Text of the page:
The New Operating Model
The design of the new operating model themes (Figure Two Below) provides for the leadership and ultimately the delivery of our People Strategy, ensuring we can support and drive RBL’s strategic goals. The vision for the Directorate is to have a positive and inclusive workplace that will attract and retain talent, alongside strategies to support the development of our Volunteers.
How we collaborate internally across the HR (People) Directorate, will have a bearing on how we deliver our support to the wider organisation. The revised model will require a new way of thinking about service delivery, the application of skills and knowledge in ways that we may not have fully developed in the past, with a clear focus on our customers and the wider needs of the organisation to have an engaged and high performing workforce.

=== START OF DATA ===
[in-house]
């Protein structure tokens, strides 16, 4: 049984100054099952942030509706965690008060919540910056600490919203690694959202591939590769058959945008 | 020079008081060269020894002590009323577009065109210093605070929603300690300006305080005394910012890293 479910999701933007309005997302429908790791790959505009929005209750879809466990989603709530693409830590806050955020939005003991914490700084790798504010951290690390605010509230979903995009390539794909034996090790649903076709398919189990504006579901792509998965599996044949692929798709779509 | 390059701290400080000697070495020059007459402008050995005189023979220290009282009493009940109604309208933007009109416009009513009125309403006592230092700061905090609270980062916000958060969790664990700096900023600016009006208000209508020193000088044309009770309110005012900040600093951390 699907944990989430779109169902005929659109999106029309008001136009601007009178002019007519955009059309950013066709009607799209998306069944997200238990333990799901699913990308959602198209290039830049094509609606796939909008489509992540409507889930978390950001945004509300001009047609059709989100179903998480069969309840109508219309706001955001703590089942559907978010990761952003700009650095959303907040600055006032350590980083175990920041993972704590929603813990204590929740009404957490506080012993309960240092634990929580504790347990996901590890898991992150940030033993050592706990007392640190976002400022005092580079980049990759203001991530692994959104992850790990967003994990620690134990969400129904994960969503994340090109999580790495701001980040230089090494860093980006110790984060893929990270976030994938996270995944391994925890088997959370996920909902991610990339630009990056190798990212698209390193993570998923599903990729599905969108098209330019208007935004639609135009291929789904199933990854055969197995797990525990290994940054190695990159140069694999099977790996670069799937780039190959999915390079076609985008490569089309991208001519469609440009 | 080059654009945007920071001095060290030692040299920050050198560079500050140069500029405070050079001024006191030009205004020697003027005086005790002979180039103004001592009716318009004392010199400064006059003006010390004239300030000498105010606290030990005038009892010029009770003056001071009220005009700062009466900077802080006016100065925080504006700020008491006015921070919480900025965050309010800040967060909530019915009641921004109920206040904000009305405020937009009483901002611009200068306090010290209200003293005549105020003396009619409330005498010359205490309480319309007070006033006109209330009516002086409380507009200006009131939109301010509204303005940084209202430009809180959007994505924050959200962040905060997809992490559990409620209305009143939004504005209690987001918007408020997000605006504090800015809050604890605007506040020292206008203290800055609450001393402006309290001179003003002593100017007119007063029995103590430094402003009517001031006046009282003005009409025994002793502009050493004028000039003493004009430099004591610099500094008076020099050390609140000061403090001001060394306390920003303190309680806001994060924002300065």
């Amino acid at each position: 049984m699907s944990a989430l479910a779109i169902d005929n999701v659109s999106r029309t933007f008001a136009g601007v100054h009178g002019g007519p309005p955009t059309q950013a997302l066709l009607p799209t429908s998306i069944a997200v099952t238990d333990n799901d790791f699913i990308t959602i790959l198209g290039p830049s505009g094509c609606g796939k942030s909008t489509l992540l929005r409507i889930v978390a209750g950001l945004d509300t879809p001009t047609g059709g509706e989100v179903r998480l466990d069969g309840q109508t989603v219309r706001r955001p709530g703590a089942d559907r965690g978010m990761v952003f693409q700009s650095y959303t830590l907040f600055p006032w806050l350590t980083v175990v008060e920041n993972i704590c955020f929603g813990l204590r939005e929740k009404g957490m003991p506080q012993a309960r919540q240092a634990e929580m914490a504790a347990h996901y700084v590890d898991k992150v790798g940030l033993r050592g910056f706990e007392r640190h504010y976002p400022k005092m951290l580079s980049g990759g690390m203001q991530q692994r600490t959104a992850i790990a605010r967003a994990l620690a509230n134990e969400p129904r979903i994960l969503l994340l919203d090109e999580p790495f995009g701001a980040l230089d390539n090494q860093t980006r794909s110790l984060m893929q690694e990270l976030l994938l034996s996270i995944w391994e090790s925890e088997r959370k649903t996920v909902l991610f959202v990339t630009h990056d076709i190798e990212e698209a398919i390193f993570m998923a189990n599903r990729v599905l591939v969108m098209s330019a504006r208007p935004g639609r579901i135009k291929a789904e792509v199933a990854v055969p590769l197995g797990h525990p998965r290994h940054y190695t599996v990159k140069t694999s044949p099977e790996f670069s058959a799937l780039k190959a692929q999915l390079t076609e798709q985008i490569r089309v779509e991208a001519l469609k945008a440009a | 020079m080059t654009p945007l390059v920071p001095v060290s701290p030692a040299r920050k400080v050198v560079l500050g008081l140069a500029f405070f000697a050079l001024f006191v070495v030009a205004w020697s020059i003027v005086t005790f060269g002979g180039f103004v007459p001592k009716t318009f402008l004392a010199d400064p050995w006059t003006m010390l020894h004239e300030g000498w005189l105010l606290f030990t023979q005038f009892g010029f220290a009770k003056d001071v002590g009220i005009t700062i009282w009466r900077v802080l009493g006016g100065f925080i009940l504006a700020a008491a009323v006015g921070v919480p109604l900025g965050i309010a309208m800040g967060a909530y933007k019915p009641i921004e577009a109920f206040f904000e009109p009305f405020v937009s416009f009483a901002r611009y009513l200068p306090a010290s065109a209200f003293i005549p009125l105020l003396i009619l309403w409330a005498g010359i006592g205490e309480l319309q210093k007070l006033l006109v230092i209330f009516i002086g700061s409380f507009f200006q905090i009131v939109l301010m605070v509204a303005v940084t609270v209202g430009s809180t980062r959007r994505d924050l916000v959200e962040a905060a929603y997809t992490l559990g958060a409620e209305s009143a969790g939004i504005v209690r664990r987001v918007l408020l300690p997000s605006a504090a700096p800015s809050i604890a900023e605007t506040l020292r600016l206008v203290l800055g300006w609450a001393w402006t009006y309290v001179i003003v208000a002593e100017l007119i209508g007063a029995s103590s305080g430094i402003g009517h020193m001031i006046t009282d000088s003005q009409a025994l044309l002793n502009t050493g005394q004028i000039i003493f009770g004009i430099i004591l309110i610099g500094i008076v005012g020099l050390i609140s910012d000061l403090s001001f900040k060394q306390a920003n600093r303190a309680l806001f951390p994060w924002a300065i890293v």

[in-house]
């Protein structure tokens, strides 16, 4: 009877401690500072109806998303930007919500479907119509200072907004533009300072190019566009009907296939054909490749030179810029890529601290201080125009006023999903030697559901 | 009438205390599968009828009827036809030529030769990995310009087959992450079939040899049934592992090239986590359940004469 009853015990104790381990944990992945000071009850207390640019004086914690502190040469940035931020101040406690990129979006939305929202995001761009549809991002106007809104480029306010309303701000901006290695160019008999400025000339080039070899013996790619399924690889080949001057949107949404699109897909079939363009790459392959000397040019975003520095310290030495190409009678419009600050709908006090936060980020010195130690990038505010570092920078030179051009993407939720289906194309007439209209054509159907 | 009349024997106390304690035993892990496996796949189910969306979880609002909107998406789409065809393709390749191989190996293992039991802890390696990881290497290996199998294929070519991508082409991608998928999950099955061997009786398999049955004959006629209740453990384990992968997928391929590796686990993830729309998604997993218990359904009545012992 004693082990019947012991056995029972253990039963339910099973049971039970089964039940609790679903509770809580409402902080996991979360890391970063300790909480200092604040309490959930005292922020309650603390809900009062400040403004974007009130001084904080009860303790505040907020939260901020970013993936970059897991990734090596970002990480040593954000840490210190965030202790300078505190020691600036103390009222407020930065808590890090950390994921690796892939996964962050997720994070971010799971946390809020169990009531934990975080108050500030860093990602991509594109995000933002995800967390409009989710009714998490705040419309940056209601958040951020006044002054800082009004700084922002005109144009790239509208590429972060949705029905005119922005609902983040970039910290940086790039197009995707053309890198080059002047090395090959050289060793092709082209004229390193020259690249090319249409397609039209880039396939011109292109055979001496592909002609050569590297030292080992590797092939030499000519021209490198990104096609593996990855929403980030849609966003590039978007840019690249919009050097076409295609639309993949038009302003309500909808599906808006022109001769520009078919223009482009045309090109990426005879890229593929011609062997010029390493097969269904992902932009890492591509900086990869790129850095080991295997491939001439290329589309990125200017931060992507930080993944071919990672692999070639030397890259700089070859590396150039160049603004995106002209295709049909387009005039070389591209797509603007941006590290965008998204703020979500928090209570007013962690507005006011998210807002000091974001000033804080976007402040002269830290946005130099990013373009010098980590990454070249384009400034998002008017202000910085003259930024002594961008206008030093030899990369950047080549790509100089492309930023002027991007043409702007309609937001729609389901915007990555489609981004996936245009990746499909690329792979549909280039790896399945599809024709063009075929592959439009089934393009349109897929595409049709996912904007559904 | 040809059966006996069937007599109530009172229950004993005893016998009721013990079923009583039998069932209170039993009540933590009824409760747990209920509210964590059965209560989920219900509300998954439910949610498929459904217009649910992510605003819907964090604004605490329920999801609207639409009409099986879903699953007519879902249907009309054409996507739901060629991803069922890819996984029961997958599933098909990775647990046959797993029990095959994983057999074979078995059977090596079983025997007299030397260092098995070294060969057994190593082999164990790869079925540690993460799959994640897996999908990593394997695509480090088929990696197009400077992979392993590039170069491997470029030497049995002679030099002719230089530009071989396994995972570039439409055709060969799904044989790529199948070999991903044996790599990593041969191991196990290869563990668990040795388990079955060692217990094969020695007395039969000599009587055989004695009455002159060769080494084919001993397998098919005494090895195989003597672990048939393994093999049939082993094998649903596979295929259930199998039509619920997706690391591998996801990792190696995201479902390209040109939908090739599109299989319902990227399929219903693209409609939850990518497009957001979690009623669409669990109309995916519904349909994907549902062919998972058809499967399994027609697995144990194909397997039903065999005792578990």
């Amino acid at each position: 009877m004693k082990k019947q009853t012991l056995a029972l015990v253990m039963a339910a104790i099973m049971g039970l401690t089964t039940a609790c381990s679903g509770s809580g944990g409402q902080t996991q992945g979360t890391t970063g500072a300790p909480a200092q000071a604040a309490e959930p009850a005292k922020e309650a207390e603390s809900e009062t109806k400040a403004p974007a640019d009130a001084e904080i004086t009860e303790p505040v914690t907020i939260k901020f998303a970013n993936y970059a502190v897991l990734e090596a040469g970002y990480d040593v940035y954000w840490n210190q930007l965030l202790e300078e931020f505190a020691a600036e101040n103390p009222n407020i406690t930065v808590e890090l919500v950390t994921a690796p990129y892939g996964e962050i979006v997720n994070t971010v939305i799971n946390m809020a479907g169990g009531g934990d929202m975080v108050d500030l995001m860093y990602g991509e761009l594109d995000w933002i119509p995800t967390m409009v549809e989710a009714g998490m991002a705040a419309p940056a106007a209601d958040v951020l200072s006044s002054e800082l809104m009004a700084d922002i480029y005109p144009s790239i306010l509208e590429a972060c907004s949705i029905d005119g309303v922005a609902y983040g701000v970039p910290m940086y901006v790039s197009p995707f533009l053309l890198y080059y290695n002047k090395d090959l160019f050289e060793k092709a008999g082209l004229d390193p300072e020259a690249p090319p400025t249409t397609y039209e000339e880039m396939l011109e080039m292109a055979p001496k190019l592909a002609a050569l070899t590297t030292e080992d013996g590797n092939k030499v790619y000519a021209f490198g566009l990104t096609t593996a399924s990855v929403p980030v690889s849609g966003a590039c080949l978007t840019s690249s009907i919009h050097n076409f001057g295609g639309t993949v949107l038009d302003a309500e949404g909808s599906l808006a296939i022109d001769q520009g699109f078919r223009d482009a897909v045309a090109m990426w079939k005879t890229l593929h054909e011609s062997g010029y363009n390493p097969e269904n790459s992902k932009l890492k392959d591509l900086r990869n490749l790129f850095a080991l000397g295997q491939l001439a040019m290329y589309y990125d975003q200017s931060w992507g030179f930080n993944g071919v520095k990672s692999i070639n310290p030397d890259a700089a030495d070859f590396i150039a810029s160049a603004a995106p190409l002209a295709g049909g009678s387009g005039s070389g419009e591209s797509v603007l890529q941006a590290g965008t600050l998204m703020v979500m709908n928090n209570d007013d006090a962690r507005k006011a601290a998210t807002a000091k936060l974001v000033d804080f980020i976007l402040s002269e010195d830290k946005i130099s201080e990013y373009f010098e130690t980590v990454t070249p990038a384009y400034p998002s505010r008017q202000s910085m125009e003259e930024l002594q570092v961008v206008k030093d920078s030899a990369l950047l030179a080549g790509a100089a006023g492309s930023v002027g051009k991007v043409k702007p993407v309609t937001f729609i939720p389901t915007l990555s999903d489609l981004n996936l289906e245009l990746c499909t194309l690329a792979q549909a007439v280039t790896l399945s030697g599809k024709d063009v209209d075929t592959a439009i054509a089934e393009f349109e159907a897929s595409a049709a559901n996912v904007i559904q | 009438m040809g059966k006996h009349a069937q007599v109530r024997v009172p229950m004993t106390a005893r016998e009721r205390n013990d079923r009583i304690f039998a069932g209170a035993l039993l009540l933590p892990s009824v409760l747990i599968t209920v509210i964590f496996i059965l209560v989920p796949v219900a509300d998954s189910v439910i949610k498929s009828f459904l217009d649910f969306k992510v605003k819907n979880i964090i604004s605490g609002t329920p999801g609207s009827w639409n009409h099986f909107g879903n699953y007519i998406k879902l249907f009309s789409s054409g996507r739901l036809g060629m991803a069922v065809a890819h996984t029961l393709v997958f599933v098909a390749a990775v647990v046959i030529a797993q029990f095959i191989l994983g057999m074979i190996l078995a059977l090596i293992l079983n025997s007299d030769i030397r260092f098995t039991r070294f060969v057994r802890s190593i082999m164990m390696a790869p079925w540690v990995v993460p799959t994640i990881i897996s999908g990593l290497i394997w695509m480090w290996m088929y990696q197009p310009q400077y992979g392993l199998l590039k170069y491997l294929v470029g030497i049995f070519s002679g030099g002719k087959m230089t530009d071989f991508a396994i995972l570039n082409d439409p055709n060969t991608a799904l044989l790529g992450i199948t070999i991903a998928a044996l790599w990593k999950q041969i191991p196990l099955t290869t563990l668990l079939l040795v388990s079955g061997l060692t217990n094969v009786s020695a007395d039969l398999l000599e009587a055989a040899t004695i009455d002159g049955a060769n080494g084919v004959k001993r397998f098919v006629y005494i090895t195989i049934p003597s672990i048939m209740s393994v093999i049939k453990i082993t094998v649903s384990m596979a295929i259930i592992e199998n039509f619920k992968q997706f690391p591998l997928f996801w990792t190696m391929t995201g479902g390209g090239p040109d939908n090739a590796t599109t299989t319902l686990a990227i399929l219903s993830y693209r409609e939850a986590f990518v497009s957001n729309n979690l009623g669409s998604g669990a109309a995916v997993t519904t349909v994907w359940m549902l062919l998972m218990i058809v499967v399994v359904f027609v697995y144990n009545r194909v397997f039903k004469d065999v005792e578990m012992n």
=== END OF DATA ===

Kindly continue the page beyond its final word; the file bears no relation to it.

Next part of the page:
The revised delivery model emphasises the need for front facing partnering to support the Directorates, (People – Service Delivery), with a capability that can drive a level of engagement over and above the current reactive, transactional approach which features heavily in our current model.
The Culture and Organisational Development Team will balance the service and ensure we have the necessary Subject Matter Experts (SMEs) and resources to effectively attract, develop and retain talent across each directorate The Learning & Development, Workforce Planning, People Engagement and Welfare teams will work closely with our Head of Inclusion to maximise our employee value proposition. This work will impact on the wider RBL Group, our Membership and our Volunteers.
Typically Pay and Reward would sit in the OD function to support the initiatives related to talent acquisition, performance and staff engagement. However, the changes to the Culture and OD function are seen as significant enough at this point. Therefore, this vital function will initially form part of the People Service Delivery Team and we would look to transition this over at an appropriate time in the future.